Boatbuilding (W. it ought to be sewn relatively flat. can be obtained from Ship Plans. forefoot allowed Parker to sheathe its virtually unaltered lines with sheet plywood. P. The old boat is believed to have been built on Hoopers Island about 1906. Reuel Parker gives us drawings for classic designs that have been adapted for sheet-plywood construction. Ask for the 18-foot modified sharpie skiff. Box 4102..W. Although the curve drawn into the foot of each sail looks fine. Key West. almost flat-bottomed. Smithsonian Institution. Dumb sheaves (well faired and lined holes worked through the sticks near their heads) will substitute for halyard blocks. Norton & Co. Ask for CBCS plan No. demanded some fancy on-the-spot laminating in order to mate with a sheet bottom. PL 33041. say.) We might note that this skiff and the Cambridge boat have their centerboards located far forward by yacht standards. our sailmaker will know to cut the bottoms of the sails dead straight to better handle the tension. let's ask him to cut the mainsail somewhat fuller — and with the point of maximum draft farther forward — than he would for. While we're at it. DC 20560. 1941). and the added cockpit room will be appreciated in the daysailing derivatives. Norton & Co. This hull's shallow. / h The Sharpie Book (International Marine.Two Chesapeake Skiffs the boom to the mast). New York. Before dropping the rig from the old skiff into the new skiff. he added a traditional vertical slab-reefing system that was sometimes used for larger sharpies. The single-part sheets need only a bowline at one end and a figure-of-eight knot at the other. these rigs need no readymade hardware. Plans for the Simmons Cambridge skiff. have — 32 — I . New York. Absolutely none. Plans for Reuel Parker's version of the Hoopers Island skiff are available from Parker Marine Enterprises. Because the mizzen often will be sheeted closer than the mainsail. Washington. 1994).W. Here is a fine single-sail skiff. Chapelle took the lines off her at Crisfield. Sail twist can be varied by changing snotter tension and/or by sliding the snotter up or down the mast. and nary a seat in sight. NMAH 5010/MRC 628.. Camden. Details of this arrangement can be found on page 66 of Chapelle's book. a tautly strung sloop. 1951). 4. At the size we're discussing. Parker lopped about 20 inches off the mast. Maine. as drawn by Howard I. Casual inspection of the contemporary waterfront suggests that too many raceboats masquerade as daysailers — their shallow cockpits fouled by nests of lines.O. most likely. sharper forefoot of the Cambridge skiff would. Parker's variation on Figure 115 from Howard Chapelle's American Small Sailing Craft (W. As indicated by the vertical dashed line drawn on the sail. Old skiffs from the Chesapeake offer secure and comfortable alternatives. and the boards are slightly smaller than expected. This arrangement has obvious advantages in working skiffs. Maryland. Chapelle. Rope snotters do the work of stainless-steel or bronze gooseneck fittings — and then some. in 1943. (The deeper. among other reasons. The happy configuration is made feasible by the forward bias of the sail plans' geometrical centers and by the far-aft lateral plane offered by large skegs and rudders.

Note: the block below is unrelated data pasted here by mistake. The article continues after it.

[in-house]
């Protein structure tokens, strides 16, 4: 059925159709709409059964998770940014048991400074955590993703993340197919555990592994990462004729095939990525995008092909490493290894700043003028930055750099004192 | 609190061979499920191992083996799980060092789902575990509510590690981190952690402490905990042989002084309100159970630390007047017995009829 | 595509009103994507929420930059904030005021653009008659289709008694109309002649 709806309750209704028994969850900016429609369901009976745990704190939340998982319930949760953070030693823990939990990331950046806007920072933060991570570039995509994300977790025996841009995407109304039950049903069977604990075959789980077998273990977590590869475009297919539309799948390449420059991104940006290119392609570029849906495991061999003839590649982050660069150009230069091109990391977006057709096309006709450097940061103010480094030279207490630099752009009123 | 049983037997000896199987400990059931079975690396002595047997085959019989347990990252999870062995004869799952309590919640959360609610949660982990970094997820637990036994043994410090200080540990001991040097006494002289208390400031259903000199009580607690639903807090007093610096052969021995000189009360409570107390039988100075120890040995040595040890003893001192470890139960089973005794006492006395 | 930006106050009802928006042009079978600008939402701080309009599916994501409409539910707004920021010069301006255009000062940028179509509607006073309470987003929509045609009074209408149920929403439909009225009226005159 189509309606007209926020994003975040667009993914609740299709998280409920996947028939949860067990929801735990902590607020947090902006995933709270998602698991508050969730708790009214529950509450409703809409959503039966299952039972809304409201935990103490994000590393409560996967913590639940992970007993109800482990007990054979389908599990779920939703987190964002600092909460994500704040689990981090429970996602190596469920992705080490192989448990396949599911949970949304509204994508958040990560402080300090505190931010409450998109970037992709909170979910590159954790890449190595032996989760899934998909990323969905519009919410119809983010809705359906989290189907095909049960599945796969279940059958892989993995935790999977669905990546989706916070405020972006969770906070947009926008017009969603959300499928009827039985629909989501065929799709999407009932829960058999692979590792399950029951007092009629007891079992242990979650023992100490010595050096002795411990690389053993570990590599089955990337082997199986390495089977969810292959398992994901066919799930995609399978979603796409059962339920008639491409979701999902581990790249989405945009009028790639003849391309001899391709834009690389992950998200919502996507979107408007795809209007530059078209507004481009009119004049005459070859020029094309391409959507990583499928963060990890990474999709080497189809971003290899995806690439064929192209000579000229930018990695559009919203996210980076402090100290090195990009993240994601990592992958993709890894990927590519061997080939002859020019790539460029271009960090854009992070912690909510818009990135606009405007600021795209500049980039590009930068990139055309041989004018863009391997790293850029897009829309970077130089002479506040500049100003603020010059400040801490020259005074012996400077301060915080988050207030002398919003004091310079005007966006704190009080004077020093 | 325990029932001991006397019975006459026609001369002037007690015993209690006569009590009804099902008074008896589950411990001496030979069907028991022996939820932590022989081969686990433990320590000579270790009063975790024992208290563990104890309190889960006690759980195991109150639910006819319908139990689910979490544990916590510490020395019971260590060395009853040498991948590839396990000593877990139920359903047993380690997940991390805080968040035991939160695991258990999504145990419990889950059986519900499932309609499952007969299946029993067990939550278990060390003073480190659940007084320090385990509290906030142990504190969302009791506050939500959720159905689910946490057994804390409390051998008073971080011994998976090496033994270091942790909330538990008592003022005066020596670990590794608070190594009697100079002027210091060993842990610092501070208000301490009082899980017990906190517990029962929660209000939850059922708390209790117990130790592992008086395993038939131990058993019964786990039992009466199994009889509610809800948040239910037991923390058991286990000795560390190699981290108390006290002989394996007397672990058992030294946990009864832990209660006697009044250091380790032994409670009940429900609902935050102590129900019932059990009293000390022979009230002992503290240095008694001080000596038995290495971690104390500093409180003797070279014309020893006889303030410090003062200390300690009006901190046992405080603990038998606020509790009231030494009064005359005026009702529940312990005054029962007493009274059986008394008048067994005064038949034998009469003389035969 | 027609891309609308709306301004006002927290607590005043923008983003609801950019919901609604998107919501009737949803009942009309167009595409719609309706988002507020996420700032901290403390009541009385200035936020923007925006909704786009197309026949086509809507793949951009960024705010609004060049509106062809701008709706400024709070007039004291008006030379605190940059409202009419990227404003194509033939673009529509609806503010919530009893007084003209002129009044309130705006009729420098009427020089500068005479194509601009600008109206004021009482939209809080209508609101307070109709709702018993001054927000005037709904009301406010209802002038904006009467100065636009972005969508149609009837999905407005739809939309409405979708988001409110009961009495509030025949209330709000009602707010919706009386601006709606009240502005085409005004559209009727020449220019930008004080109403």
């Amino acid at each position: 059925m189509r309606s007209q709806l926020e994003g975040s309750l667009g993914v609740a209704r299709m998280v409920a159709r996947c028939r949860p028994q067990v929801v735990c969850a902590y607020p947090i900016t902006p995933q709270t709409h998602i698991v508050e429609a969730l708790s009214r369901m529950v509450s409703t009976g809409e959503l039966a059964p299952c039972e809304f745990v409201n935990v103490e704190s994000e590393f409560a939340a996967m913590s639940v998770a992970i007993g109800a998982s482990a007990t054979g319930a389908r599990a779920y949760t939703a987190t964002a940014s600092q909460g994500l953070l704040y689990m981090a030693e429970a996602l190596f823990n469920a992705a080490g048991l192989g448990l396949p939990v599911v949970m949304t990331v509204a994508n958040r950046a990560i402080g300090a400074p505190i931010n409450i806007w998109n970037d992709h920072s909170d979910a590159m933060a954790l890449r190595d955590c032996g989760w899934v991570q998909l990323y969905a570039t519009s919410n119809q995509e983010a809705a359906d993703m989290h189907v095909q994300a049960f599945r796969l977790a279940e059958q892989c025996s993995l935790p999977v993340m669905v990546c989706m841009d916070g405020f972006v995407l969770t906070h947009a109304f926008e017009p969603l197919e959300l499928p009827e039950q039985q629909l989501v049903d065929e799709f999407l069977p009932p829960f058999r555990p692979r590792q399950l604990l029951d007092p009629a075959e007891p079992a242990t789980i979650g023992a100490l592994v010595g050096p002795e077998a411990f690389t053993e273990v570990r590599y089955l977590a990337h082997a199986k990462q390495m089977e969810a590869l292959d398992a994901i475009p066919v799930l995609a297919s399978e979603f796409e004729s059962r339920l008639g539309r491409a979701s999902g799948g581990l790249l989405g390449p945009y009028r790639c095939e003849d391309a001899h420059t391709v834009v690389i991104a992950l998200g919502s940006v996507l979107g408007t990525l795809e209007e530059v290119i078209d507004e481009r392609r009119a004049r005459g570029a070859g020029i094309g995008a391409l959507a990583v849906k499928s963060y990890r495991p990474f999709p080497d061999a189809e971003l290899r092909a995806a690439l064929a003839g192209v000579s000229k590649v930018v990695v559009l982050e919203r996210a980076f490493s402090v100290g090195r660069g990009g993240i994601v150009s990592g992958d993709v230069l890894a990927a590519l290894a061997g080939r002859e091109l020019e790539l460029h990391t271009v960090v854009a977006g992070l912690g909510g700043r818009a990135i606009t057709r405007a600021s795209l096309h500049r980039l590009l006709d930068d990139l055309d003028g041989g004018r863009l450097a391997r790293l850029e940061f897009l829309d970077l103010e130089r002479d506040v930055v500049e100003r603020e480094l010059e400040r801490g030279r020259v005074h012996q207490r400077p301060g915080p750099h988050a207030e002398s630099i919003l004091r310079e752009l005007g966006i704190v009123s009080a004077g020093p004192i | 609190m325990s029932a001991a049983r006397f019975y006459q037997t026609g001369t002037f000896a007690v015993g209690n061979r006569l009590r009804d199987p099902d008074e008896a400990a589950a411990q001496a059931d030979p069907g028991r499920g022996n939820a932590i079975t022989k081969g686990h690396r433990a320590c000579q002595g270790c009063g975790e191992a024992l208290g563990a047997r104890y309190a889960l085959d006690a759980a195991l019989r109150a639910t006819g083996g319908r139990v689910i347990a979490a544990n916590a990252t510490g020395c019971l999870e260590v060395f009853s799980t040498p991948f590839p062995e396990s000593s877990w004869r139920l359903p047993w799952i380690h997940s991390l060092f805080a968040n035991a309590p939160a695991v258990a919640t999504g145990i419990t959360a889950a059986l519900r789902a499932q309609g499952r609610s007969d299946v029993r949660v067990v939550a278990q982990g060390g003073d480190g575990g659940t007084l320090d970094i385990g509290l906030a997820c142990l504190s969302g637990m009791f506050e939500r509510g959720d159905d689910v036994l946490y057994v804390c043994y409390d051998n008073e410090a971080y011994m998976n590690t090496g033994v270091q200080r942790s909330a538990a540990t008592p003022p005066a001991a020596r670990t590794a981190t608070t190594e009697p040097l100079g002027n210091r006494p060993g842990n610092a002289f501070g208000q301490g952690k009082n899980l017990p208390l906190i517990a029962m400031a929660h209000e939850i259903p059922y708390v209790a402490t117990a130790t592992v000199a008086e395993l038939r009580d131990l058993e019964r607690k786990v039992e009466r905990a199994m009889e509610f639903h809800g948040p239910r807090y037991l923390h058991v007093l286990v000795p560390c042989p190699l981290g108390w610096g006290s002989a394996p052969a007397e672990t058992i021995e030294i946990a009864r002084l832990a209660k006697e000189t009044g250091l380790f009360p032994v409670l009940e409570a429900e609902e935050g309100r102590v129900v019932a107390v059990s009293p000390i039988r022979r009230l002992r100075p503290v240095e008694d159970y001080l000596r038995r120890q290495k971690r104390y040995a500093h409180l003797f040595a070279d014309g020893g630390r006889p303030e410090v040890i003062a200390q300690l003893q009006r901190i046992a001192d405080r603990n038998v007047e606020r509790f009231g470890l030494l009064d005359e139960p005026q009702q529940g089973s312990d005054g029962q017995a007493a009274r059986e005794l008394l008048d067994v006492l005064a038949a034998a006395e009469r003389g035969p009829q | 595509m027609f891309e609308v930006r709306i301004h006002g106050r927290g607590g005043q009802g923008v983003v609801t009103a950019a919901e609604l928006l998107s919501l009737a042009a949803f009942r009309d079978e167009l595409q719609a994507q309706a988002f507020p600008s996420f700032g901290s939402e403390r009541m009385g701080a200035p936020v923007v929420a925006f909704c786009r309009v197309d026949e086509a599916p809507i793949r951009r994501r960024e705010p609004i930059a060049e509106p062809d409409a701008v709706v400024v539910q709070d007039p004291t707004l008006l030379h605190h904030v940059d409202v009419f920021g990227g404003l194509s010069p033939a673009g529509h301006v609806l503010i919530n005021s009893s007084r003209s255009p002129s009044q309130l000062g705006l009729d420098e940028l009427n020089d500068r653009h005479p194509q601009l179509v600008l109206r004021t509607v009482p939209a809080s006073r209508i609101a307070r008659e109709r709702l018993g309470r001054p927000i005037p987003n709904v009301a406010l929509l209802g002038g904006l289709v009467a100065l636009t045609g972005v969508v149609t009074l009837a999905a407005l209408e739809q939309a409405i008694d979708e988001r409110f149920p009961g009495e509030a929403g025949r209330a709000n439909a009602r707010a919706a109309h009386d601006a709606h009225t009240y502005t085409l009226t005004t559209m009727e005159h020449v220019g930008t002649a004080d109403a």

Particulars Cambridge Skiff LOA 16'8" Beam 4'8" Draft l'l" Sail area 110 sq ft A sharp forefoot will keep the Cambridge skiff quiet at anchor and help it settle in quickly on a new tack. Illustration by Kathy Bray — 33- .